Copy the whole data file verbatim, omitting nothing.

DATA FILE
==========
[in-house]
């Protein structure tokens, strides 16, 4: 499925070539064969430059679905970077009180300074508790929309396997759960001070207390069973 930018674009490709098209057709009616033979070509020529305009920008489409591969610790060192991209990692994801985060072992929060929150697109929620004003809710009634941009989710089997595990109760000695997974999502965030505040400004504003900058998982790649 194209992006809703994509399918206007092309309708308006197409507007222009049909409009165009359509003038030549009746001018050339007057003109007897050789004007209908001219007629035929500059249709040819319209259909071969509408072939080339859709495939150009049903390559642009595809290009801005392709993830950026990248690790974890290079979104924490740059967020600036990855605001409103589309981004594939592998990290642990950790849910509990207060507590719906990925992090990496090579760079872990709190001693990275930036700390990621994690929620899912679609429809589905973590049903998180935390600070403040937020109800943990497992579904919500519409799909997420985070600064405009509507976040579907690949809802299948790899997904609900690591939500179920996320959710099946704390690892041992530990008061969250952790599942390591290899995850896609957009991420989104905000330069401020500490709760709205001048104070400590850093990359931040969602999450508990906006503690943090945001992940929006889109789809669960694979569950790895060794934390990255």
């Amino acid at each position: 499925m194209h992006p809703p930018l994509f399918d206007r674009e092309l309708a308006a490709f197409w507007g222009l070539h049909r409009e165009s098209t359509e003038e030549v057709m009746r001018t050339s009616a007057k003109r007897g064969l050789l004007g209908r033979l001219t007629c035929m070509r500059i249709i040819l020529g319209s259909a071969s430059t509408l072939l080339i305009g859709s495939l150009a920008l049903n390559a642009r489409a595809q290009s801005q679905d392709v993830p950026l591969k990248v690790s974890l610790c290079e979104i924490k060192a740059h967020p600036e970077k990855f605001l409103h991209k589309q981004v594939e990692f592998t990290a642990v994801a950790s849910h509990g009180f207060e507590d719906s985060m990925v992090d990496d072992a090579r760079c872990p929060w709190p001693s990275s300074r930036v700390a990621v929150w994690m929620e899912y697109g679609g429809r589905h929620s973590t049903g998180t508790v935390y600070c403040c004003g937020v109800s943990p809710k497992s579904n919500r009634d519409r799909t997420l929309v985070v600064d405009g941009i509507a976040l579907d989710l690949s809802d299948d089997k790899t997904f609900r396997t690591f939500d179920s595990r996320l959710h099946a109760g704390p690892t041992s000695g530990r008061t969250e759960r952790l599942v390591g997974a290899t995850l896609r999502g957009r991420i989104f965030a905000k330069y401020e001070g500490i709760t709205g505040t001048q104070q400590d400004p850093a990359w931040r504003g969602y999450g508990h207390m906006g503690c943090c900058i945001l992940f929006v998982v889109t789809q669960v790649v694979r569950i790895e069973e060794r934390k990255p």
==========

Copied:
[in-house]
């Protein structure tokens, strides 16, 4: 499925070539064969430059679905970077009180300074508790929309396997759960001070207390069973 930018674009490709098209057709009616033979070509020529305009920008489409591969610790060192991209990692994801985060072992929060929150697109929620004003809710009634941009989710089997595990109760000695997974999502965030505040400004504003900058998982790649 194209992006809703994509399918206007092309309708308006197409507007222009049909409009165009359509003038030549009746001018050339007057003109007897050789004007209908001219007629035929500059249709040819319209259909071969509408072939080339859709495939150009049903390559642009595809290009801005392709993830950026990248690790974890290079979104924490740059967020600036990855605001409103589309981004594939592998990290642990950790849910509990207060507590719906990925992090990496090579760079872990709190001693990275930036700390990621994690929620899912679609429809589905973590049903998180935390600070403040937020109800943990497992579904919500519409799909997420985070600064405009509507976040579907690949809802299948790899997904609900690591939500179920996320959710099946704390690892041992530990008061969250952790599942390591290899995850896609957009991420989104905000330069401020500490709760709205001048104070400590850093990359931040969602999450508990906006503690943090945001992940929006889109789809669960694979569950790895060794934390990255």
């Amino acid at each position: 499925m194209h992006p809703p930018l994509f399918d206007r674009e092309l309708a308006a490709f197409w507007g222009l070539h049909r409009e165009s098209t359509e003038e030549v057709m009746r001018t050339s009616a007057k003109r007897g064969l050789l004007g209908r033979l001219t007629c035929m070509r500059i249709i040819l020529g319209s259909a071969s430059t509408l072939l080339i305009g859709s495939l150009a920008l049903n390559a642009r489409a595809q290009s801005q679905d392709v993830p950026l591969k990248v690790s974890l610790c290079e979104i924490k060192a740059h967020p600036e970077k990855f605001l409103h991209k589309q981004v594939e990692f592998t990290a642990v994801a950790s849910h509990g009180f207060e507590d719906s985060m990925v992090d990496d072992a090579r760079c872990p929060w709190p001693s990275s300074r930036v700390a990621v929150w994690m929620e899912y697109g679609g429809r589905h929620s973590t049903g998180t508790v935390y600070c403040c004003g937020v109800s943990p809710k497992s579904n919500r009634d519409r799909t997420l929309v985070v600064d405009g941009i509507a976040l579907d989710l690949s809802d299948d089997k790899t997904f609900r396997t690591f939500d179920s595990r996320l959710h099946a109760g704390p690892t041992s000695g530990r008061t969250e759960r952790l599942v390591g997974a290899t995850l896609r999502g957009r991420i989104f965030a905000k330069y401020e001070g500490i709760t709205g505040t001048q104070q400590d400004p850093a990359w931040r504003g969602y999450g508990h207390m906006g503690c943090c900058i945001l992940f929006v998982v889109t789809q669960v790649v694979r569950i790895e069973e060794r934390k990255p």